Quick Bites

Did you know that peanuts are actually legumes, not nuts?  So it is of the plant species, therefore not junk food but good for you!  But they are high in fat, so not so good by the handfuls. 

‘Tis the season for Schnapps!  The word “Schnapps” is of German origin, meaning “mouthful”.  My interpretation of that is “SHOOTERS”!  And since it is made from grains or potatoes, it must be good for you.  (Please note: I am not o doctor or a nutritionist, just a drinker looking for excuses). 

My favorite herb is Sage, and since many of us use it around the winter holidays I though you would like to know that this Mediterranean herb is not only used for culinary reasons but also for its healing powers.  The Latin derivative “salvus” means “safe”.  To me that means, have some sage with your peanuts and Schnapps just to be safe.  (Just trying to look out for you.)

Preparing A Cheese Platter

A while back I was asked to prepare appetizers for a house warming party.  As I was working on my menu, I decided one item choice should be a cheese platter, because that sounded easy, quick and cheap.  

Was I ever wrong!  

When I did a little research to see what to serve with the cheese (besides crackers), I discovered what a great cheese platter should be.  So here you go, some guidelines to make it easy and quick.  When I figure out how to make it cheap, I’ll get back to you. 

Cheese Platter Guidelines:

The rule of thumb is three or five different cheeses per platter.   I’m not sure why only odd numbers, but if you want to serve an even number of cheeses, be a rebel, go for it, who’s going to know, or care? 

Plan to serve three to four ounces of cheese per person.  However, if the cheese platter is the only food being offered, such as for a wine tasting, consider three pounds for eight people, six pounds for 16 people or nine pounds for 24 people.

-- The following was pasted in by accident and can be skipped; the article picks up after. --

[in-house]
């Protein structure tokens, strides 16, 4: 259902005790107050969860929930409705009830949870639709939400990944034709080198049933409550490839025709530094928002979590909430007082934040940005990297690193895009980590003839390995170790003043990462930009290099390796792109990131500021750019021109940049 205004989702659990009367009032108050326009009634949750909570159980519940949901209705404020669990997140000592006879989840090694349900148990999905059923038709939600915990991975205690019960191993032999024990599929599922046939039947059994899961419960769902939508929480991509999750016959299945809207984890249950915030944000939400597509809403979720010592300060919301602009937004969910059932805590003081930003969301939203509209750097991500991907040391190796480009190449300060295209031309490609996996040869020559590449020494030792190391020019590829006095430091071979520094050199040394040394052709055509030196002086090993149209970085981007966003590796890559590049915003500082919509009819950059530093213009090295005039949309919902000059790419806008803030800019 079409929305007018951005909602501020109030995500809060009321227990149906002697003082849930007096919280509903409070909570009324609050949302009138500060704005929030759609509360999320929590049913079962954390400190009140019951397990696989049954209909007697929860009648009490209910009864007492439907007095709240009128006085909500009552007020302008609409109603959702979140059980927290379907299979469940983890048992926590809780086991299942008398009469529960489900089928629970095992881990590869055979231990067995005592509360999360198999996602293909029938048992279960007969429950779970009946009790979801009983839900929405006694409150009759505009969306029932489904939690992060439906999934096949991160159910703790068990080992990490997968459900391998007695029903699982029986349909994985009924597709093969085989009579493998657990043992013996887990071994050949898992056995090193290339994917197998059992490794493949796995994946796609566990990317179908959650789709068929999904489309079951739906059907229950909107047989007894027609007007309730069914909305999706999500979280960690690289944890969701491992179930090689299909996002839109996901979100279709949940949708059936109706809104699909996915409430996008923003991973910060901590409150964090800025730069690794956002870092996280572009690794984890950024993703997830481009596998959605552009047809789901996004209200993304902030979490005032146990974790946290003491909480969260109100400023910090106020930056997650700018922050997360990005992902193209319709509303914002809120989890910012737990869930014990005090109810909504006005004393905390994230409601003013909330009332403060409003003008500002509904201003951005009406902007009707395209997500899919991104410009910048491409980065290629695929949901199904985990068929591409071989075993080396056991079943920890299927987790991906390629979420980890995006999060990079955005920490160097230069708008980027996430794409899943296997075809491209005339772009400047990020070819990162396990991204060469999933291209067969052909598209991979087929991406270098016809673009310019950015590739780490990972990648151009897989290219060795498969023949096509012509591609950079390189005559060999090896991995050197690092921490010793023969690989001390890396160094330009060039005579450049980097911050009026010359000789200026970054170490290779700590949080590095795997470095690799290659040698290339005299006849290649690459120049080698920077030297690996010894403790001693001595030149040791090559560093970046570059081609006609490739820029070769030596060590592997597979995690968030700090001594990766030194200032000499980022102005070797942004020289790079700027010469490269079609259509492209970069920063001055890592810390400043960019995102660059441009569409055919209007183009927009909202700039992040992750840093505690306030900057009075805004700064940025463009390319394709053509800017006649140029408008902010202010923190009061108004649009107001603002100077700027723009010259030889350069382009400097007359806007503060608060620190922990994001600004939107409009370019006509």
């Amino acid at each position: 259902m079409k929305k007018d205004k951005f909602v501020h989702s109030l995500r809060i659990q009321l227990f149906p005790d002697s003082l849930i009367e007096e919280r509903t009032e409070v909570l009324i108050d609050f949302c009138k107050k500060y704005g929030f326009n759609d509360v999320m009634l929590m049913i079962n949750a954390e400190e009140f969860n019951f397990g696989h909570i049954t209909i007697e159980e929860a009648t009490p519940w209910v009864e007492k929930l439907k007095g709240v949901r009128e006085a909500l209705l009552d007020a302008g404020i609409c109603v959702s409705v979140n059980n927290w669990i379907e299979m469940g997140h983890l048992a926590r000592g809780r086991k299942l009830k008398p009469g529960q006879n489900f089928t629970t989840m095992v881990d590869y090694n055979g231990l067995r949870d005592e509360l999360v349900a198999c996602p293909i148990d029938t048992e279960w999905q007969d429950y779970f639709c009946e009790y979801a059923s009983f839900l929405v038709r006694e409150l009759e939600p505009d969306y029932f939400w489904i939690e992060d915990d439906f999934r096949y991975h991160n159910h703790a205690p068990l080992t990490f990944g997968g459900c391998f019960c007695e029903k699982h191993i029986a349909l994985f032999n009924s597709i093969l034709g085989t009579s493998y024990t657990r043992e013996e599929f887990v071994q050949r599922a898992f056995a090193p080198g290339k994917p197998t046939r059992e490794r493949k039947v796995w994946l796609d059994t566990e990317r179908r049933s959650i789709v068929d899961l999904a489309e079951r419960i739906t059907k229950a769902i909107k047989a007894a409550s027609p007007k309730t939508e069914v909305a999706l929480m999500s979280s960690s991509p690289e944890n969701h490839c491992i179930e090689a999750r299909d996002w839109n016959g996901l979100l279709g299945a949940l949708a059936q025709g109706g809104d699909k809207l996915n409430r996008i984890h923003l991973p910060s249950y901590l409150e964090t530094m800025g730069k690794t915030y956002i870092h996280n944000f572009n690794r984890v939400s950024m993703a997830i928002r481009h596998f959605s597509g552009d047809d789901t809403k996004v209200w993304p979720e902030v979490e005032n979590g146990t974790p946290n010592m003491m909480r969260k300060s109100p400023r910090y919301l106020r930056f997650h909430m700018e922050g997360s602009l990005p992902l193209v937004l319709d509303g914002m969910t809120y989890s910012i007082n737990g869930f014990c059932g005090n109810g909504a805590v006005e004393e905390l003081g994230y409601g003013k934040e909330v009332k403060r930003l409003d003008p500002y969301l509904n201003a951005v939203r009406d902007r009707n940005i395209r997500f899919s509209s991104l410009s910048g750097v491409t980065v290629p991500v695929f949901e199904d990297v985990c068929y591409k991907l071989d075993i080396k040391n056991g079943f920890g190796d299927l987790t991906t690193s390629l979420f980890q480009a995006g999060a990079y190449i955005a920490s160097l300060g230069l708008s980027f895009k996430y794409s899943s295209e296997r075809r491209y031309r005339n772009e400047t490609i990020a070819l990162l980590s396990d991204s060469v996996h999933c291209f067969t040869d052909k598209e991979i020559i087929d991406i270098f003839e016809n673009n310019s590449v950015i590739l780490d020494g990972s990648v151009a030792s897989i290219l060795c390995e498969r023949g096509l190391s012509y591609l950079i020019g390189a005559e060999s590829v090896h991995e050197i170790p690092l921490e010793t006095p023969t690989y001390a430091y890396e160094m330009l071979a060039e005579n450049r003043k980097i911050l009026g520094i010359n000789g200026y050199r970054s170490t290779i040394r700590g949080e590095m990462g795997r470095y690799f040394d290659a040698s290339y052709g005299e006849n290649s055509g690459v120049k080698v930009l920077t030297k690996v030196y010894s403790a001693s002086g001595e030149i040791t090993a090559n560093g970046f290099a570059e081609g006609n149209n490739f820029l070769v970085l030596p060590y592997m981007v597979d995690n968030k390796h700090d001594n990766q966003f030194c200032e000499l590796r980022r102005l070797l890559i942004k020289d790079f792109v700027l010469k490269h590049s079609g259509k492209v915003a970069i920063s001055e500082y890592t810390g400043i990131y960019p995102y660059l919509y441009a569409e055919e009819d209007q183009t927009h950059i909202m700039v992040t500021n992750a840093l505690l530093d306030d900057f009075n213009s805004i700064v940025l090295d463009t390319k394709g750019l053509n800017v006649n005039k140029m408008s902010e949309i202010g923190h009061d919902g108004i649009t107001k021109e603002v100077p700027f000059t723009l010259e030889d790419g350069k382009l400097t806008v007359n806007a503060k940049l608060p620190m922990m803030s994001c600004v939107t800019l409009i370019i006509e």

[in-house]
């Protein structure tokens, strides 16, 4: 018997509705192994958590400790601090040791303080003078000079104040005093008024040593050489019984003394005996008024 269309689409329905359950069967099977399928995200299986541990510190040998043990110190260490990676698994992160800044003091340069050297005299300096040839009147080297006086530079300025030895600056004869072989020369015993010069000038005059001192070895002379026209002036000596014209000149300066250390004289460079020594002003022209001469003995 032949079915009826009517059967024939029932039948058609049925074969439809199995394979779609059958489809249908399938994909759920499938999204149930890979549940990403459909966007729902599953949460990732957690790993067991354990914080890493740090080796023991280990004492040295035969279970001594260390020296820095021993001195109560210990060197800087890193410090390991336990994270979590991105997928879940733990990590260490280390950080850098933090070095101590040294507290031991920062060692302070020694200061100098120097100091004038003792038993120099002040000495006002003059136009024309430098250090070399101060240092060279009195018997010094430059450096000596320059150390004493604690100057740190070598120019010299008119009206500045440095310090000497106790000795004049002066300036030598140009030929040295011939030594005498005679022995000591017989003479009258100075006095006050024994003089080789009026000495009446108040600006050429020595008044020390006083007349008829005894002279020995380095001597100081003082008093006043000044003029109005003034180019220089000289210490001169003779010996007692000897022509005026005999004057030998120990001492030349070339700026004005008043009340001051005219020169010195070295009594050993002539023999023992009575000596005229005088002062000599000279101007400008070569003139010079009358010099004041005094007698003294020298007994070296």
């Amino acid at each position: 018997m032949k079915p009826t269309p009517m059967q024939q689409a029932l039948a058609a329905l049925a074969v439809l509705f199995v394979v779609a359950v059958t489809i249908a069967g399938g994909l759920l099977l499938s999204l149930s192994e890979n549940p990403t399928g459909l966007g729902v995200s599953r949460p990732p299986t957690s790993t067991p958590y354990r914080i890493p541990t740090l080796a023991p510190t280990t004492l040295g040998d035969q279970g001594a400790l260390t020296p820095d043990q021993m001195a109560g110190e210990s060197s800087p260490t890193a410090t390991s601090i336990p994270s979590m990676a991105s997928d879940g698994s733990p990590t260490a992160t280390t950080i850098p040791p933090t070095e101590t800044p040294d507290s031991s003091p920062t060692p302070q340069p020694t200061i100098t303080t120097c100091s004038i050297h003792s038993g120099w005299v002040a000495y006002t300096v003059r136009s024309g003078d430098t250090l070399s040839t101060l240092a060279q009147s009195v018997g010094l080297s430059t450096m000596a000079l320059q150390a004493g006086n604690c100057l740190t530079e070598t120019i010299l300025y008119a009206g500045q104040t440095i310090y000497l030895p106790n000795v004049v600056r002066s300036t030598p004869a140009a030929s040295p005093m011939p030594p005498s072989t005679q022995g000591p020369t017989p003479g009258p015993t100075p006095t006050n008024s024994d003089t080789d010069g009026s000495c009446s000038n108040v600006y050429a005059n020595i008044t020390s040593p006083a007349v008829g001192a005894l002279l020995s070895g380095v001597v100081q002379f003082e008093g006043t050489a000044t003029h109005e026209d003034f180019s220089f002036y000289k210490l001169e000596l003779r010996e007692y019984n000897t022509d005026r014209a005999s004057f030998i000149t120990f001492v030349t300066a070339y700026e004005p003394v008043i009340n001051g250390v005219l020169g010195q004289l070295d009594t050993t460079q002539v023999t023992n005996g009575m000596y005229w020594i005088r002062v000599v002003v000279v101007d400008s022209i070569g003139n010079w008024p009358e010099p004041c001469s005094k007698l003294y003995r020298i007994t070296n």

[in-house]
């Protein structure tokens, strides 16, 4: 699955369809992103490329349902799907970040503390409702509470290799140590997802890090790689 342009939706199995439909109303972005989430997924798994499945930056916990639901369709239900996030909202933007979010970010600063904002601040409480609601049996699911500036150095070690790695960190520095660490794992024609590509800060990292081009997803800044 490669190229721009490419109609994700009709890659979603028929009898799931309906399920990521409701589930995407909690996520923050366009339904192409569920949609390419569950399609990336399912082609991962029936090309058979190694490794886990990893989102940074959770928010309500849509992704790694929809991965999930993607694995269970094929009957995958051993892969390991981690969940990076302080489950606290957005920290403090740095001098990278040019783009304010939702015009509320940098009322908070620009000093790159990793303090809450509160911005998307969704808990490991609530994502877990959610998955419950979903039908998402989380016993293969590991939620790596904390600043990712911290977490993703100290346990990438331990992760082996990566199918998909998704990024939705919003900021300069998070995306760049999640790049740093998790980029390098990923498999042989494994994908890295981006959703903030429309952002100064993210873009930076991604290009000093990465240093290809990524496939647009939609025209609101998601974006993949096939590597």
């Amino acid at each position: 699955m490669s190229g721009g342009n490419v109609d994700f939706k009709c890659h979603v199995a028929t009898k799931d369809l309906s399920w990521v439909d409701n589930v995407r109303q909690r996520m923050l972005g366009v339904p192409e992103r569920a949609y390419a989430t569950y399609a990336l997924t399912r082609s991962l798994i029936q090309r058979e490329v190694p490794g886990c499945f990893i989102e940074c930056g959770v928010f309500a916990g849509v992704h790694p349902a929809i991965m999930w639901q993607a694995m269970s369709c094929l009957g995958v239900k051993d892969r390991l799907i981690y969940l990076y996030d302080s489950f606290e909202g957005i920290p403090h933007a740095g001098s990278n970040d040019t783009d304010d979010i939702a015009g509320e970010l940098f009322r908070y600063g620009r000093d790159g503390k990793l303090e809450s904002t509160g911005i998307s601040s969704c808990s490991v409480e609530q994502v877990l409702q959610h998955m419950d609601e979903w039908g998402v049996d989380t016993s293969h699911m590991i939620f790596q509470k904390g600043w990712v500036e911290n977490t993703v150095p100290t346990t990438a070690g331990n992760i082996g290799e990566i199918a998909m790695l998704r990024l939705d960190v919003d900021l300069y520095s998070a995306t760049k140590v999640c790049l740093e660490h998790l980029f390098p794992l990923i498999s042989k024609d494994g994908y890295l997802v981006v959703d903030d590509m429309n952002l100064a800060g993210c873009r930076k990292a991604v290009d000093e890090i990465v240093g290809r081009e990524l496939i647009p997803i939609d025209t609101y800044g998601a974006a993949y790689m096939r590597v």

When choosing cheese, consider not only a variety of flavors, but textures as well.   Include one from each of the following categories: 

Soft:  Constant Bliss, Camembert, Brillat-Savarin 
Firm:  Manchego, Mimolette, Parmigiano-Reggiano 
Aged:  Aged Cheddar, Comte, Goat Gouda 
Blue:  Gorgonzola Dolce, Valdeon, Stilton 

As an alternate, you can choose your cheeses by the type of milk used (cow, goat, sheep), and/or from different countries. 

Be sure to have available separate serving utensils for each cheese.  For soft cheeses have a butter knife; firm cheese will require a paring knife; and for aged cheeses a cheese plane is best. 

What you serve with the cheese, should create a contrast.   Pick out some jarred condiments, such as, chutneys, sweet preserves, honey, mustards, artichoke hearts, roasted red peppers, and caramelized onions.   

Also have a variety of breads and crackers that vary in taste and texture. 

If you want to go all out, offer some other sweet and salty items; prosciutto, salami, candied nuts, dried figs, apples and pears.